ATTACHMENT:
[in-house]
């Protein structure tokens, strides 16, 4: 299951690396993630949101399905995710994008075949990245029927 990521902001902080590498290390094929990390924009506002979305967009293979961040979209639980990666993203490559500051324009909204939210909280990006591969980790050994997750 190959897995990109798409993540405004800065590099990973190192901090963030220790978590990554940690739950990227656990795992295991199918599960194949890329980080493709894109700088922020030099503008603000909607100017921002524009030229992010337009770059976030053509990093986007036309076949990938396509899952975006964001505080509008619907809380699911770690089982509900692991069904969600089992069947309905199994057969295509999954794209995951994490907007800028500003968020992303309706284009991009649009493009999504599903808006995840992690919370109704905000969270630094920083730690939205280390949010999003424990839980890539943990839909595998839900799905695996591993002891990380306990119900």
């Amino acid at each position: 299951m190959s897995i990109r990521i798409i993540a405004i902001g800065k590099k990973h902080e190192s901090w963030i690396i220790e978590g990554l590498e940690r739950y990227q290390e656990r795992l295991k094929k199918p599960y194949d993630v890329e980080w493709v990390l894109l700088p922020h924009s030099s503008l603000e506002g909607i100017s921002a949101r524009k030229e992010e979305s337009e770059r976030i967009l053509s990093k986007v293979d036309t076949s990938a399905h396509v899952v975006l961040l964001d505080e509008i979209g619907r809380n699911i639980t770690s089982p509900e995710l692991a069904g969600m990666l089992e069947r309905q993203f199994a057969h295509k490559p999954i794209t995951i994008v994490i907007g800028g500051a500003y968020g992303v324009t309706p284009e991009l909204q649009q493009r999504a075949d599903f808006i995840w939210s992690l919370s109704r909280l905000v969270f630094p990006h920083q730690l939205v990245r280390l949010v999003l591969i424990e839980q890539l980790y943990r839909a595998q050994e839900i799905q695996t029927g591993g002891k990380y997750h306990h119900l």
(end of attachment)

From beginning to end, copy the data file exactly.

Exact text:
[in-house]
């Protein structure tokens, strides 16, 4: 299951690396993630949101399905995710994008075949990245029927 990521902001902080590498290390094929990390924009506002979305967009293979961040979209639980990666993203490559500051324009909204939210909280990006591969980790050994997750 190959897995990109798409993540405004800065590099990973190192901090963030220790978590990554940690739950990227656990795992295991199918599960194949890329980080493709894109700088922020030099503008603000909607100017921002524009030229992010337009770059976030053509990093986007036309076949990938396509899952975006964001505080509008619907809380699911770690089982509900692991069904969600089992069947309905199994057969295509999954794209995951994490907007800028500003968020992303309706284009991009649009493009999504599903808006995840992690919370109704905000969270630094920083730690939205280390949010999003424990839980890539943990839909595998839900799905695996591993002891990380306990119900």
């Amino acid at each position: 299951m190959s897995i990109r990521i798409i993540a405004i902001g800065k590099k990973h902080e190192s901090w963030i690396i220790e978590g990554l590498e940690r739950y990227q290390e656990r795992l295991k094929k199918p599960y194949d993630v890329e980080w493709v990390l894109l700088p922020h924009s030099s503008l603000e506002g909607i100017s921002a949101r524009k030229e992010e979305s337009e770059r976030i967009l053509s990093k986007v293979d036309t076949s990938a399905h396509v899952v975006l961040l964001d505080e509008i979209g619907r809380n699911i639980t770690s089982p509900e995710l692991a069904g969600m990666l089992e069947r309905q993203f199994a057969h295509k490559p999954i794209t995951i994008v994490i907007g800028g500051a500003y968020g992303v324009t309706p284009e991009l909204q649009q493009r999504a075949d599903f808006i995840w939210s992690l919370s109704r909280l905000v969270f630094p990006h920083q730690l939205v990245r280390l949010v999003l591969i424990e839980q890539l980790y943990r839909a595998q050994e839900i799905q695996t029927g591993g002891k990380y997750h306990h119900l």